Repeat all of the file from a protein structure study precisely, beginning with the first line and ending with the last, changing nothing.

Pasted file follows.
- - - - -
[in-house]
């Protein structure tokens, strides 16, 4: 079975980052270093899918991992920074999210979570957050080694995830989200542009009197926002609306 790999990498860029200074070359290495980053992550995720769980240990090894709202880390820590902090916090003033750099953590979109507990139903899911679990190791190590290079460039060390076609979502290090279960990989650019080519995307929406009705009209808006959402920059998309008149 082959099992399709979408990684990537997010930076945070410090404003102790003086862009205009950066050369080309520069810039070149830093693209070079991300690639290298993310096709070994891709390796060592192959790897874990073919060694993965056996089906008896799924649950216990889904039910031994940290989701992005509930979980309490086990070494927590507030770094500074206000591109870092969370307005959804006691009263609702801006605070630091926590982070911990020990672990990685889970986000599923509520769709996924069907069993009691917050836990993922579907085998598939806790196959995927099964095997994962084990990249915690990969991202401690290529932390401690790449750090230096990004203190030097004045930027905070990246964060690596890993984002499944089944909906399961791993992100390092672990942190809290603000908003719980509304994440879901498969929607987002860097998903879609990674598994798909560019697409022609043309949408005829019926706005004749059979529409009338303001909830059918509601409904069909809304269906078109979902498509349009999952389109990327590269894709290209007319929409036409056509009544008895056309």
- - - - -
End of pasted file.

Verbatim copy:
[in-house]
């Protein structure tokens, strides 16, 4: 079975980052270093899918991992920074999210979570957050080694995830989200542009009197926002609306 790999990498860029200074070359290495980053992550995720769980240990090894709202880390820590902090916090003033750099953590979109507990139903899911679990190791190590290079460039060390076609979502290090279960990989650019080519995307929406009705009209808006959402920059998309008149 082959099992399709979408990684990537997010930076945070410090404003102790003086862009205009950066050369080309520069810039070149830093693209070079991300690639290298993310096709070994891709390796060592192959790897874990073919060694993965056996089906008896799924649950216990889904039910031994940290989701992005509930979980309490086990070494927590507030770094500074206000591109870092969370307005959804006691009263609702801006605070630091926590982070911990020990672990990685889970986000599923509520769709996924069907069993009691917050836990993922579907085998598939806790196959995927099964095997994962084990990249915690990969991202401690290529932390401690790449750090230096990004203190030097004045930027905070990246964060690596890993984002499944089944909906399961791993992100390092672990942190809290603000908003719980509304994440879901498969929607987002860097998903879609990674598994798909560019697409022609043309949408005829019926706005004749059979529409009338303001909830059918509601409904069909809304269906078109979902498509349009999952389109990327590269894709290209007319929409036409056509009544008895056309």